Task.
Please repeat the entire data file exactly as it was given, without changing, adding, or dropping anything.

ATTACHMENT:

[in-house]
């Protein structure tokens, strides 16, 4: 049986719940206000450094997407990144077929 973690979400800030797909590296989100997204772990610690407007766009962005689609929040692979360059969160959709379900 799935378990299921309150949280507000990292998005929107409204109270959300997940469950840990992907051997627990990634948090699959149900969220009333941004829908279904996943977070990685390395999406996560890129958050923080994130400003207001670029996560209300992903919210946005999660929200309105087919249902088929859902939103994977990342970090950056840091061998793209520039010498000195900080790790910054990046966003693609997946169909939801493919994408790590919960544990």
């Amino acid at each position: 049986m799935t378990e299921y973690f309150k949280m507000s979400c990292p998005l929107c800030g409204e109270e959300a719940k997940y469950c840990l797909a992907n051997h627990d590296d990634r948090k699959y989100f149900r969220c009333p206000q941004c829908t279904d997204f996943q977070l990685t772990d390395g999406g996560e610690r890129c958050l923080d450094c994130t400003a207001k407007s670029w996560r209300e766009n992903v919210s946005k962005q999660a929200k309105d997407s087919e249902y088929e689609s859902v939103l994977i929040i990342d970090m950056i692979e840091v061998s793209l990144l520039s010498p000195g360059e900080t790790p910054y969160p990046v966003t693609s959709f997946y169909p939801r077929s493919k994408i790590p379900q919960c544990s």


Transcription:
[in-house]
């Protein structure tokens, strides 16, 4: 049986719940206000450094997407990144077929 973690979400800030797909590296989100997204772990610690407007766009962005689609929040692979360059969160959709379900 799935378990299921309150949280507000990292998005929107409204109270959300997940469950840990992907051997627990990634948090699959149900969220009333941004829908279904996943977070990685390395999406996560890129958050923080994130400003207001670029996560209300992903919210946005999660929200309105087919249902088929859902939103994977990342970090950056840091061998793209520039010498000195900080790790910054990046966003693609997946169909939801493919994408790590919960544990």
């Amino acid at each position: 049986m799935t378990e299921y973690f309150k949280m507000s979400c990292p998005l929107c800030g409204e109270e959300a719940k997940y469950c840990l797909a992907n051997h627990d590296d990634r948090k699959y989100f149900r969220c009333p206000q941004c829908t279904d997204f996943q977070l990685t772990d390395g999406g996560e610690r890129c958050l923080d450094c994130t400003a207001k407007s670029w996560r209300e766009n992903v919210s946005k962005q999660a929200k309105d997407s087919e249902y088929e689609s859902v939103l994977i929040i990342d970090m950056i692979e840091v061998s793209l990144l520039s010498p000195g360059e900080t790790p910054y969160p990046v966003t693609s959709f997946y169909p939801r077929s493919k994408i790590p379900q919960c544990s």